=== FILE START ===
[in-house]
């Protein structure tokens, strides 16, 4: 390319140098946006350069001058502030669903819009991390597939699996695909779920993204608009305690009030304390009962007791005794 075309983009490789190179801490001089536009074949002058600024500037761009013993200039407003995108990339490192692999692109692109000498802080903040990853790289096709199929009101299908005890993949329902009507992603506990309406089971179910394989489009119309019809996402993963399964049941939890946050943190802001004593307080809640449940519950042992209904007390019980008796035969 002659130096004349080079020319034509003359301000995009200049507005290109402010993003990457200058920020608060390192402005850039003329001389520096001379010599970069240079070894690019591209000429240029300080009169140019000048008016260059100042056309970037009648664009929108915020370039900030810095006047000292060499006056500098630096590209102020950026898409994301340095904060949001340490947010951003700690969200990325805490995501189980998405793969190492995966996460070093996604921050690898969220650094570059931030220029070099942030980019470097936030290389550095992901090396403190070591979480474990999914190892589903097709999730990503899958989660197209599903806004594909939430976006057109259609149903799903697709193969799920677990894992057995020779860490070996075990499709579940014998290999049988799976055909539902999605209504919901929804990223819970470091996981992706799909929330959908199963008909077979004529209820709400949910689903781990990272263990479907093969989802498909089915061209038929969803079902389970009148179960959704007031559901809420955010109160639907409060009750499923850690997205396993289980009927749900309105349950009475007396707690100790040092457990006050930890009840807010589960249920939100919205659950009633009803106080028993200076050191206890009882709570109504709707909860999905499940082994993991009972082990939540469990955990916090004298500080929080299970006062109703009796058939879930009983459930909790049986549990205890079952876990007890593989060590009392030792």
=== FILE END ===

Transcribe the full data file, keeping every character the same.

[in-house]
């Protein structure tokens, strides 16, 4: 390319140098946006350069001058502030669903819009991390597939699996695909779920993204608009305690009030304390009962007791005794 075309983009490789190179801490001089536009074949002058600024500037761009013993200039407003995108990339490192692999692109692109000498802080903040990853790289096709199929009101299908005890993949329902009507992603506990309406089971179910394989489009119309019809996402993963399964049941939890946050943190802001004593307080809640449940519950042992209904007390019980008796035969 002659130096004349080079020319034509003359301000995009200049507005290109402010993003990457200058920020608060390192402005850039003329001389520096001379010599970069240079070894690019591209000429240029300080009169140019000048008016260059100042056309970037009648664009929108915020370039900030810095006047000292060499006056500098630096590209102020950026898409994301340095904060949001340490947010951003700690969200990325805490995501189980998405793969190492995966996460070093996604921050690898969220650094570059931030220029070099942030980019470097936030290389550095992901090396403190070591979480474990999914190892589903097709999730990503899958989660197209599903806004594909939430976006057109259609149903799903697709193969799920677990894992057995020779860490070996075990499709579940014998290999049988799976055909539902999605209504919901929804990223819970470091996981992706799909929330959908199963008909077979004529209820709400949910689903781990990272263990479907093969989802498909089915061209038929969803079902389970009148179960959704007031559901809420955010109160639907409060009750499923850690997205396993289980009927749900309105349950009475007396707690100790040092457990006050930890009840807010589960249920939100919205659950009633009803106080028993200076050191206890009882709570109504709707909860999905499940082994993991009972082990939540469990955990916090004298500080929080299970006062109703009796058939879930009983459930909790049986549990205890079952876990007890593989060590009392030792």